Cafeteria Sound Control - is it Possible?

By: Mark Rustad

Cafeterias in schools, workplaces and hospitals can serve hundreds, even thousands of diners on a daily basis. Besides providing a convenient dining location, a cafeteria also takes on a social outlet as diners enjoy a brief break from work or school. Cafeterias share a noise control challenge common to many dining establishments-the presence of numerous reflective surfaces which amplify sound reverberations produced by voices throughout the cafeteria.

The abundant hard, reflective surfaces present in cafeterias facilitate ease of cleaning but are also a source of diminished acoustical quality. As multiple people begin to converse within a cafeteria, a portion of the sound produced by their voices will reverberate from the reflective surfaces throughout the room. These sound reverberations reflect back into the room, resulting in background noise that can interfere with sound quality within the cafeteria. As more diners converse within the cafeteria, background noise is heightened and people begin to speak more loudly in order to counteract higher noise levels. Understanding reverberation makes it easy to see how noise levels within a cafeteria are exacerbated as the number of people present increases.

What can be done to alleviate the issue of cafeteria noise? The goal in improving acoustics within a cafeteria is capturing excess reverberations such that background noise is cleared out, in turn allowing conversation among diners to return to normal levels. Treatments which serve to absorb excess sound reverberations are surprisingly easy to implement within a large dining area such as a cafeteria.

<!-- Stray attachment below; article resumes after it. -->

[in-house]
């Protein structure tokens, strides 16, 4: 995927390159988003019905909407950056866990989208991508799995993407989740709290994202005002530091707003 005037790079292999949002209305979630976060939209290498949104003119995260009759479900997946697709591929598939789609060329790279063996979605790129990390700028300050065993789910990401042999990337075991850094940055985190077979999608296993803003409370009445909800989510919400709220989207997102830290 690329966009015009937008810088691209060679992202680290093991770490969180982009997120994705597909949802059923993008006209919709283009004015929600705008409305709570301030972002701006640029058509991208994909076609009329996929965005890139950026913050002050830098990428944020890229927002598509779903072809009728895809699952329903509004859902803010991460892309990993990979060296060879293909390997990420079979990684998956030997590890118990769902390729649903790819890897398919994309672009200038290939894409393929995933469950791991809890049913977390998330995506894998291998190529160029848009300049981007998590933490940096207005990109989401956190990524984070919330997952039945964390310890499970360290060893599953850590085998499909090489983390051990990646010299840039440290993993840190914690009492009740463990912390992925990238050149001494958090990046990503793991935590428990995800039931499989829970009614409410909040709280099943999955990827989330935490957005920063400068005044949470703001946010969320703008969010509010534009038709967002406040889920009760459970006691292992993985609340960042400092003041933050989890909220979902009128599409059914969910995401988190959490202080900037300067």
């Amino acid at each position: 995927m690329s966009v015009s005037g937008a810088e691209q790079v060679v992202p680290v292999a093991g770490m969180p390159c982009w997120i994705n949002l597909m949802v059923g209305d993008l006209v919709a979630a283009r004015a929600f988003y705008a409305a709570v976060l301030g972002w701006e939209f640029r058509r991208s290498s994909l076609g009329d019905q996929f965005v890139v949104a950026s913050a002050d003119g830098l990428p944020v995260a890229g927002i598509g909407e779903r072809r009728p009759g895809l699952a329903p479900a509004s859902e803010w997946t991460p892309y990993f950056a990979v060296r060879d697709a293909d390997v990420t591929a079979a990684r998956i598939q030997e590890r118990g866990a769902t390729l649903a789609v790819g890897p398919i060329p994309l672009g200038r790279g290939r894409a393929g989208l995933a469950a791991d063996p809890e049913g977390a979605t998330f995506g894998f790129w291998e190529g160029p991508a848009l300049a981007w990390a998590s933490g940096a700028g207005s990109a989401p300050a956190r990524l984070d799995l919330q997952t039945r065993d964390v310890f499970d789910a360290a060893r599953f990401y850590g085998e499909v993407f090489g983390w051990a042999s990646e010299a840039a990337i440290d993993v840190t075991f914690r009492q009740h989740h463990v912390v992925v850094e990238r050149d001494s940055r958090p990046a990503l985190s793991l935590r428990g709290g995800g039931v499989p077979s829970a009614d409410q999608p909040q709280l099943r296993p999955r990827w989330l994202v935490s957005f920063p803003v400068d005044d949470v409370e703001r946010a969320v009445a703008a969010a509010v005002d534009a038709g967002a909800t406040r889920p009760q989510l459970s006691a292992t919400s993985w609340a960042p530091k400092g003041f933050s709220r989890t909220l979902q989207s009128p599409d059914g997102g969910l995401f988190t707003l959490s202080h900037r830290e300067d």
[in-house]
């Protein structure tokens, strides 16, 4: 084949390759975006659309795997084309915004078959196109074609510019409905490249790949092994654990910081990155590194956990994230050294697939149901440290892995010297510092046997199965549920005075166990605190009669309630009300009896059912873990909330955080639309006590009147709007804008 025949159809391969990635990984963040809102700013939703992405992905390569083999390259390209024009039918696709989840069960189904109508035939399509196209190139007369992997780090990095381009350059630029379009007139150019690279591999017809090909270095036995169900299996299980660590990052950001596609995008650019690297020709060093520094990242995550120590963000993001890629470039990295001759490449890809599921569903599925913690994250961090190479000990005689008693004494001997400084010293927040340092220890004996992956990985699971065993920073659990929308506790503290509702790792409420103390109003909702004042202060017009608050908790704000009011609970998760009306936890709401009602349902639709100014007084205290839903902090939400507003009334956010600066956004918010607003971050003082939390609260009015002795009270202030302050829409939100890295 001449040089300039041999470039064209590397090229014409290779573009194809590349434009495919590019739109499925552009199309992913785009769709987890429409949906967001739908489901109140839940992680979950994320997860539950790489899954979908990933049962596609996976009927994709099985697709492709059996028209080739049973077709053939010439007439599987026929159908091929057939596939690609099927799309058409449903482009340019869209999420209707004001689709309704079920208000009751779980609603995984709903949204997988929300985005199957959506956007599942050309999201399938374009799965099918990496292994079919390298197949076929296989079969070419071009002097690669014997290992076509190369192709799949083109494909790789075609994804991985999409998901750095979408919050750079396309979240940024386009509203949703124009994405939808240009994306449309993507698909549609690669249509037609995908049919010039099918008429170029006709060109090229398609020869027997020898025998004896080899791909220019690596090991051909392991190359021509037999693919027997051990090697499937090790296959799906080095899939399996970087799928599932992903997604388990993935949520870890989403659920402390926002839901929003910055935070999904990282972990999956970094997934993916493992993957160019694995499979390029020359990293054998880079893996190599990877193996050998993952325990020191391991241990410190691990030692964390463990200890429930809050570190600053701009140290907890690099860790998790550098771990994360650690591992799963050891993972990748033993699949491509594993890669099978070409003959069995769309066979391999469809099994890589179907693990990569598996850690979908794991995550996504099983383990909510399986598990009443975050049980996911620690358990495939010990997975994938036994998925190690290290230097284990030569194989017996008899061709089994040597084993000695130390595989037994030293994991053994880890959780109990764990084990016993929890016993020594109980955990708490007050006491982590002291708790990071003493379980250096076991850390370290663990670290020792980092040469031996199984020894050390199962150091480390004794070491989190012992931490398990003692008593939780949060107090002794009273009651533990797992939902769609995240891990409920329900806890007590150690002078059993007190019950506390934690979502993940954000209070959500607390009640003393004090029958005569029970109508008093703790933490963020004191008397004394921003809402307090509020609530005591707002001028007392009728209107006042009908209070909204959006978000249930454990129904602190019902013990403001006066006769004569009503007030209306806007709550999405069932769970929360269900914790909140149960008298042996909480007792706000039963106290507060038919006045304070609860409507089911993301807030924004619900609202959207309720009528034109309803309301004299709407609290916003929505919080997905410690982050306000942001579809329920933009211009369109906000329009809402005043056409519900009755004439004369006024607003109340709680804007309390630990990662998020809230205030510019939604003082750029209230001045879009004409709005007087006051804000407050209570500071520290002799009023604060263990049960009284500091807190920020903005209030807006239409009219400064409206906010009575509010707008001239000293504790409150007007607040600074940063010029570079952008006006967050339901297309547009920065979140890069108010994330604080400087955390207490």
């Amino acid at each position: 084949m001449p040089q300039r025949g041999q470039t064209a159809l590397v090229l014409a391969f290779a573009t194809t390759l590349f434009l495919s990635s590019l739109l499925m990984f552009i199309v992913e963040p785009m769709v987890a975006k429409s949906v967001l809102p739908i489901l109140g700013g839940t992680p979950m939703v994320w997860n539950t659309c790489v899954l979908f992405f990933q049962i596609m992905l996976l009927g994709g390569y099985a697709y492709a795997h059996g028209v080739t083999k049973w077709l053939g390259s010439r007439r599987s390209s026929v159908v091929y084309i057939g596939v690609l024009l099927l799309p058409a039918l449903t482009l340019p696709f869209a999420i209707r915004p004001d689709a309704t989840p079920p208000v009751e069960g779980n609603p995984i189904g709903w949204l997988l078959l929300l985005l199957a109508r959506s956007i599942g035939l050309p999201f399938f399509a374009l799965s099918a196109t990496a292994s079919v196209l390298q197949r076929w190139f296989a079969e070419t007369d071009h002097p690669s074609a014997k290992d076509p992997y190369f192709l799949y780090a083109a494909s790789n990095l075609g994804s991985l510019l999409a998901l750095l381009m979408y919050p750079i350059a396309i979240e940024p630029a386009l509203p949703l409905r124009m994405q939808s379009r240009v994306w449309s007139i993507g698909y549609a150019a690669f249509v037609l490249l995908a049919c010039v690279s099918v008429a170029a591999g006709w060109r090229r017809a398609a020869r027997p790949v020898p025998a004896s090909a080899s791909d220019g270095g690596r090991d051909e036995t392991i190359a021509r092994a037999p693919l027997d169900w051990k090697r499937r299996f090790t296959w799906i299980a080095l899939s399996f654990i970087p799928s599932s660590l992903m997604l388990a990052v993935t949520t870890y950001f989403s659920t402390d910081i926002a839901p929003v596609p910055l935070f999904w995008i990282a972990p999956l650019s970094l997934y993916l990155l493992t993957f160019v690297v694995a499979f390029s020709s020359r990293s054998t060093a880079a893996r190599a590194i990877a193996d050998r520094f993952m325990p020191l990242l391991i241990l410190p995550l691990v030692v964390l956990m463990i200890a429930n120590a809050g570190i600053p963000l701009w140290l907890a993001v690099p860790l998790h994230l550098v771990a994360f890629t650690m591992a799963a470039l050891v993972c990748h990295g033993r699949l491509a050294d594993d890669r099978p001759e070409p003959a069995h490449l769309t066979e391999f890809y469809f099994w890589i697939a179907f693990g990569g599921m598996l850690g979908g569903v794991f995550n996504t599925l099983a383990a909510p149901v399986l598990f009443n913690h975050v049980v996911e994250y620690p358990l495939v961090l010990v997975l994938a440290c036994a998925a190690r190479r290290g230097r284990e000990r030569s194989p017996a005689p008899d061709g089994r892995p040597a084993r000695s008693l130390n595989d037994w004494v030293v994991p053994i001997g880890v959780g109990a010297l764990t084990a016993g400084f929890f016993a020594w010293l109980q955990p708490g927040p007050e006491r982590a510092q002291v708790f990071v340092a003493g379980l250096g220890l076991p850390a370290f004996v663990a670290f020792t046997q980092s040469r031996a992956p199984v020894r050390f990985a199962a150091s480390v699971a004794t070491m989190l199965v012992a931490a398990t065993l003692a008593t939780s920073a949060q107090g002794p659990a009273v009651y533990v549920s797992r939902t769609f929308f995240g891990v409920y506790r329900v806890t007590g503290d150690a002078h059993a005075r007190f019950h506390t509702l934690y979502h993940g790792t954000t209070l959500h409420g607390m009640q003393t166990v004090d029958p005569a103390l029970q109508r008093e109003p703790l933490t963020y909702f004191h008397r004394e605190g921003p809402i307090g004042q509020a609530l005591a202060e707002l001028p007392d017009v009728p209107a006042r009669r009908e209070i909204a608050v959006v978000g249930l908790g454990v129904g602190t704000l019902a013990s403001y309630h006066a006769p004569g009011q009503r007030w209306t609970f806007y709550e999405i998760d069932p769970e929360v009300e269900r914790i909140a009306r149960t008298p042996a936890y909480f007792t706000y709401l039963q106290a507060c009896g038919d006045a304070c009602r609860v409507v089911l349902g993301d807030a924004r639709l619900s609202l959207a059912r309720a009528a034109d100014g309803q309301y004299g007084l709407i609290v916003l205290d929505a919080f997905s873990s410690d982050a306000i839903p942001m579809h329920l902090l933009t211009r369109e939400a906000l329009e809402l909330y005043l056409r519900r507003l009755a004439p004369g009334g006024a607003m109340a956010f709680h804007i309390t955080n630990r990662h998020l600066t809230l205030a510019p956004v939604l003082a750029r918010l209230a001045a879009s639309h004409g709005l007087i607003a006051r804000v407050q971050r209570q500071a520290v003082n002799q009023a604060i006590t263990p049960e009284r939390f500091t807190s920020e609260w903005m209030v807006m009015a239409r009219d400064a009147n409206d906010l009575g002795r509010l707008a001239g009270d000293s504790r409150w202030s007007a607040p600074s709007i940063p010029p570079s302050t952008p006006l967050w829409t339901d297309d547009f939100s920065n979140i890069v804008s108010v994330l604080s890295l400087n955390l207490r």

Sound absorption panels are the key to clearing out background noise in a cafeteria such that diners can enjoy comfortable, audible conversation. Treatments can be in the form of wall panels or coverings situated throughout the cafeteria, or the more common arrangement of absorptive ceiling panels suspended from above. Several products are available today to serve just this purpose, and treatments can be easily self installed. There is even some flexibility with regard to the positioning of each panel. In applying sound absorption treatments within a cafeteria, the quantity of panels present is more important than their positioning. This flexibility makes it simple to adapt a treatment to accommodate individual characteristics of a cafeteria, such as doors and windows.

With information about the size and unique characteristics of a cafeteria, a soundproofing consultant can provide invaluable guidance as to the quantity and type of sound control products necessary to achieve the desired results. Due to the individual nature of each sound control project, it is advised to consult with an expert prior to attempting to install a soundproofing treatment.

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